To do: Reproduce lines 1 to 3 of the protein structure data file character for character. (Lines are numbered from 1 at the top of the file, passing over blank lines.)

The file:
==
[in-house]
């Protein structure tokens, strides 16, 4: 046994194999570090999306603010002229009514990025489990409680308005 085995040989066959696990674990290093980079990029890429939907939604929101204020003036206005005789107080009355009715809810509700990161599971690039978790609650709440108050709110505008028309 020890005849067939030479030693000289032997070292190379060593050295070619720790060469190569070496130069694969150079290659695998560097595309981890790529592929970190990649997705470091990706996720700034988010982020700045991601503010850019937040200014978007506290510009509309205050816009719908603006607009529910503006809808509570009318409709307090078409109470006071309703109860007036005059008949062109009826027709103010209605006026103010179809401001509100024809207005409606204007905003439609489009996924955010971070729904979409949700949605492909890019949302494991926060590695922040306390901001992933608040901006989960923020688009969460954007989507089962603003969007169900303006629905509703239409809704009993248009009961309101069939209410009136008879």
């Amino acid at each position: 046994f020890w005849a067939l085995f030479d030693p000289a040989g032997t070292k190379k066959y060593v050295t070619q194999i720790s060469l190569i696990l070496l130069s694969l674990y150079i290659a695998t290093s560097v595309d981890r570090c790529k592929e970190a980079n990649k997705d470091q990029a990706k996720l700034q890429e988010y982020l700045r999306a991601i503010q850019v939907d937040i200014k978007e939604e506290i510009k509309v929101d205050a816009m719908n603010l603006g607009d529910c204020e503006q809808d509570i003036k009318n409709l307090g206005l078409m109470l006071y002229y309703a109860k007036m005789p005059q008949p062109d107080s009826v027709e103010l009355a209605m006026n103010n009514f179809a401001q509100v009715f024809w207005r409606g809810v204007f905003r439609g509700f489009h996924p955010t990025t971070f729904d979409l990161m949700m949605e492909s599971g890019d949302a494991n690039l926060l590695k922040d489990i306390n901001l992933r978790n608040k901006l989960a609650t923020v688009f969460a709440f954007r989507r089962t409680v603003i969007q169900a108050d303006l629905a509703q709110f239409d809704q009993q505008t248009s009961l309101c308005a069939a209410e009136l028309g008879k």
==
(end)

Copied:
[in-house]
């Protein structure tokens, strides 16, 4: 046994194999570090999306603010002229009514990025489990409680308005 085995040989066959696990674990290093980079990029890429939907939604929101204020003036206005005789107080009355009715809810509700990161599971690039978790609650709440108050709110505008028309 020890005849067939030479030693000289032997070292190379060593050295070619720790060469190569070496130069694969150079290659695998560097595309981890790529592929970190990649997705470091990706996720700034988010982020700045991601503010850019937040200014978007506290510009509309205050816009719908603006607009529910503006809808509570009318409709307090078409109470006071309703109860007036005059008949062109009826027709103010209605006026103010179809401001509100024809207005409606204007905003439609489009996924955010971070729904979409949700949605492909890019949302494991926060590695922040306390901001992933608040901006989960923020688009969460954007989507089962603003969007169900303006629905509703239409809704009993248009009961309101069939209410009136008879």
């Amino acid at each position: 046994f020890w005849a067939l085995f030479d030693p000289a040989g032997t070292k190379k066959y060593v050295t070619q194999i720790s060469l190569i696990l070496l130069s694969l674990y150079i290659a695998t290093s560097v595309d981890r570090c790529k592929e970190a980079n990649k997705d470091q990029a990706k996720l700034q890429e988010y982020l700045r999306a991601i503010q850019v939907d937040i200014k978007e939604e506290i510009k509309v929101d205050a816009m719908n603010l603006g607009d529910c204020e503006q809808d509570i003036k009318n409709l307090g206005l078409m109470l006071y002229y309703a109860k007036m005789p005059q008949p062109d107080s009826v027709e103010l009355a209605m006026n103010n009514f179809a401001q509100v009715f024809w207005r409606g809810v204007f905003r439609g509700f489009h996924p955010t990025t971070f729904d979409l990161m949700m949605e492909s599971g890019d949302a494991n690039l926060l590695k922040d489990i306390n901001l992933r978790n608040k901006l989960a609650t923020v688009f969460a709440f954007r989507r089962t409680v603003i969007q169900a108050d303006l629905a509703q709110f239409d809704q009993q505008t248009s009961l309101c308005a069939a209410e009136l028309g008879k």